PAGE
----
By Ron Roth: One of the advantages to living in many parts of the American West is getting to drink “trout stream water.”

One of the advantages to living in many parts of the American West is getting to drink "trout stream water." Drinking water whose source is clear, clean, cool and in motion is just plain better than water that is muddy, warm, stagnant or algae infested.

Most urban Californians drink Trout Stream Water that is piped hundreds of miles from the Sierras to Los Angeles and the Bay Area.

Here in Ashland we are blessed to have a world-class watershed very close to town that is protected by geography, the U.S. Forest Service, the city and caring, involved, informed citizens.

The amount of supply available from the watershed varies on an annual basis due to weather-related factors. First and foremost is snow pack. We did not get a lot this year. The word at Mt. Ashland is January was Juneuary. There was not enough snow to fully open the resort until mid-February.

The other factor that enhances supply is summer rain. This year the Aug. 1 thunderstorm that produced heavy rain and hail in parts of the valley produced very little precipitation in the watershed.

The demand side is also weather influenced. In recent years, until this year, we had a few three- to five-day heat waves with a week or two of pleasant 80-degree days in between heat events. This year it has been mostly non-stop Rogue Valley heat since early July.

Back at the end of March the Mt. Ashland snow pack water content was 66 percent of normal. Some years we have wet Aprils. This year we did not.

At the end of April, the snow pack water content was 55 percent of normal, the lowest in years. In early May we had a few days of very heavy precipitation, some of which fell as snow at higher elevations in the watershed. June was beautiful moderate weather with measurable precipitation several times early in the month.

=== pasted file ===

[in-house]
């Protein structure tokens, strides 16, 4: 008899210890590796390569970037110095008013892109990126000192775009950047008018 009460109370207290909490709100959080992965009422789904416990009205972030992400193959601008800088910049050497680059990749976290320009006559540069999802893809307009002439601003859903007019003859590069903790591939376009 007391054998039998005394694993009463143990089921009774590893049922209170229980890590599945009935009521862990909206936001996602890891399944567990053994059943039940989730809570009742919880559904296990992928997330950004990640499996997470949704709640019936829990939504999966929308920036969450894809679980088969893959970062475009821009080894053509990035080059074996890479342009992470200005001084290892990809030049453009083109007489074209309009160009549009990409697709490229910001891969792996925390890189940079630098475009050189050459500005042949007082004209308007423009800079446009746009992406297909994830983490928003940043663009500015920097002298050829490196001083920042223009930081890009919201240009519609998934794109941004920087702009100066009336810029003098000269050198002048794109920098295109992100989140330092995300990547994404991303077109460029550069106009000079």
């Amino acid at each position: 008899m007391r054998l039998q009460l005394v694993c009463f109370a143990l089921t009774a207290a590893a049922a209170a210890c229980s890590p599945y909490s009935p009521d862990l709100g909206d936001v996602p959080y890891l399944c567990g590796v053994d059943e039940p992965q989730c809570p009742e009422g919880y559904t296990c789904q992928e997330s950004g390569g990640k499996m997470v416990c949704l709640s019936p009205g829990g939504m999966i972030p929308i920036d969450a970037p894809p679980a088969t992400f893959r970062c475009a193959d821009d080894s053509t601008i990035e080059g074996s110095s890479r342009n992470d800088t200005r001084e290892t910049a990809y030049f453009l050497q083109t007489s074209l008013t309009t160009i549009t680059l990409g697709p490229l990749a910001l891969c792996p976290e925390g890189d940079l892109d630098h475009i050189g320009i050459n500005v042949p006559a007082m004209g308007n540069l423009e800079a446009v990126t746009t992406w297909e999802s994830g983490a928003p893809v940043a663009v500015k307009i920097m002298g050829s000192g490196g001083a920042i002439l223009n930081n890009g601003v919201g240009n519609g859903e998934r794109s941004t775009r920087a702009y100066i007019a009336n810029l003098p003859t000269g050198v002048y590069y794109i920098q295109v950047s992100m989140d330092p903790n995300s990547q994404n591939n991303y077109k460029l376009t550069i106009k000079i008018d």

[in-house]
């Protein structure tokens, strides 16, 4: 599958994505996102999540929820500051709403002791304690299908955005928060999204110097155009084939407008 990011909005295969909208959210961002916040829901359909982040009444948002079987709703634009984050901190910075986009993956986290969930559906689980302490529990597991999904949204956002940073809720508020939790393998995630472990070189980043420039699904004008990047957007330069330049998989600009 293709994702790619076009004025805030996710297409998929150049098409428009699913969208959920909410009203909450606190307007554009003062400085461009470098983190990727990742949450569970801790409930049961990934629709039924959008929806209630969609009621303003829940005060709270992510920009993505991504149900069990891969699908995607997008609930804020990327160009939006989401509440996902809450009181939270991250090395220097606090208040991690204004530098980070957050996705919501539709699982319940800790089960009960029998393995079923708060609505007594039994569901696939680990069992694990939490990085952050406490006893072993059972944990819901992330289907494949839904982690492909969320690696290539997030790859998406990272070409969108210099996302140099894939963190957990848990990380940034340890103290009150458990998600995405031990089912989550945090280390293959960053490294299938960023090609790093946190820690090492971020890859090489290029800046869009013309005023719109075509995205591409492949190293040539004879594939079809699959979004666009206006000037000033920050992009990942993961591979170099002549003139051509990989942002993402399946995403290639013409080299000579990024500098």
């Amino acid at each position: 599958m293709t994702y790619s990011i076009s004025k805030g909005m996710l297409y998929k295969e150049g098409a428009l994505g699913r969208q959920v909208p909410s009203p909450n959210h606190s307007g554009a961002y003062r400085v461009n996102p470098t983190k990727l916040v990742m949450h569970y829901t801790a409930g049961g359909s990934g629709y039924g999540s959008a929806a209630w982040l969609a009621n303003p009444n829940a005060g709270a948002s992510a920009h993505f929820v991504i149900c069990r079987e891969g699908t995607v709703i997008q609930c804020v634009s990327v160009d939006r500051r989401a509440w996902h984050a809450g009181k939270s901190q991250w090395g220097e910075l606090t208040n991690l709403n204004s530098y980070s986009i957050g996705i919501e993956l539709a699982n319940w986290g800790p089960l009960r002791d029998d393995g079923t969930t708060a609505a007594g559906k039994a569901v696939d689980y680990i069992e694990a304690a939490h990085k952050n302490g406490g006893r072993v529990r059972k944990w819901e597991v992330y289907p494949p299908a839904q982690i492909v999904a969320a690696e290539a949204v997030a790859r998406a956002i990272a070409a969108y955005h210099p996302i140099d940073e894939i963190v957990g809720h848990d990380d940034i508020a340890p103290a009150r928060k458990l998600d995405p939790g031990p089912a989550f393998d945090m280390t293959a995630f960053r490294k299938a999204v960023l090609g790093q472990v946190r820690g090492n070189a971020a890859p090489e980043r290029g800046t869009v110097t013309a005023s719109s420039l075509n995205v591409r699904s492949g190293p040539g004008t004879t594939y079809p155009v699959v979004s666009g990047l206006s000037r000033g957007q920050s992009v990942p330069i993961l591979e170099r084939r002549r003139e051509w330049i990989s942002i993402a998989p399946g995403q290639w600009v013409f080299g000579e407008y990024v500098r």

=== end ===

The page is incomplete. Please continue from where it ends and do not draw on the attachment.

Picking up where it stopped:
I called Mike Faught, Ashland's Public Works director, in late June to ask about our water supply. At that time Reeder Reservoir was still full. Supply exceeded demand, so nothing needed to be done. The water was there. It tasted good. There were no restrictions. I then tuned out city water supply issues and went about my daily life.

However, there were warning signals in my daily life that did not register with me in July. The last visible snow pack on Mt. Ashland disappeared several weeks earlier than normal. At my home at 4,000 feet elevation there were messages from Mother Nature. The year-round small creek that flows 20 feet from our house got much lower much earlier than normal. Our well production is the lowest in memory. We don't shower and do laundry at the same time.

I spoke with Mike Faught again sometime in late July. The reservoir was dropping because demand had exceeded incoming water, but it was still more than 75 percent full. There were no plans at that time to use the auxiliary water that is supplied via the Ashland canal and is sourced from Howard Prairie and Hyatt lakes.

I was still not fully aware of the seriousness of the situation until a couple weeks later, when the city asked for voluntary curtailment.

Then the part of my brain that is intrigued by all things water woke up. I made at least 15 phone calls on Aug. 21. The city water department was preparing for possible use of auxiliary water by testing the water and the pumping system, but the decision to use the water had not been made. Meanwhile Reeder Reservoir was down to 65 percent capacity.

Finally, on Aug. 25, when Reeder Reservoir was down to 58 percent, the pump station at the end of the Ashland canal on Terrace Street began pumping water to the treatment plant. Approximately one-third of our water supply was coming from the Ashland Canal on Aug. 27.

A few words about the relative water quality of Ashland canal water and impounded Reeder Reservoir water: People hear about using TID water and have images of the slow-moving brown water that is visible from the road going to Jacksonville. Ashland canal water is trout stream water. Go up to Terrace Street and look for yourself.

On Aug. 25, the Daily Tidings printed an online forum comment from avid1, who doesn't "like drinking TID water, but we do it almost every year." My response to avid1 or anyone who thinks they have been drinking TID water in recent years is: You're misinformed. The auxiliary supply was last used eight years ago in 2001. The odor and taste problems we remember came from impounded Reeder Reservoir water.

Our water quality right now is better because we are using Ashland canal water.

I urge the city water department to use as much Ashland canal water as possible and in future years to begin using this water before the reservoir drops to 58 percent. Perhaps we will discover that the answer to our water supply problem is already here.

Ron Roth has been living, working and drinking water in Ashland since 1976.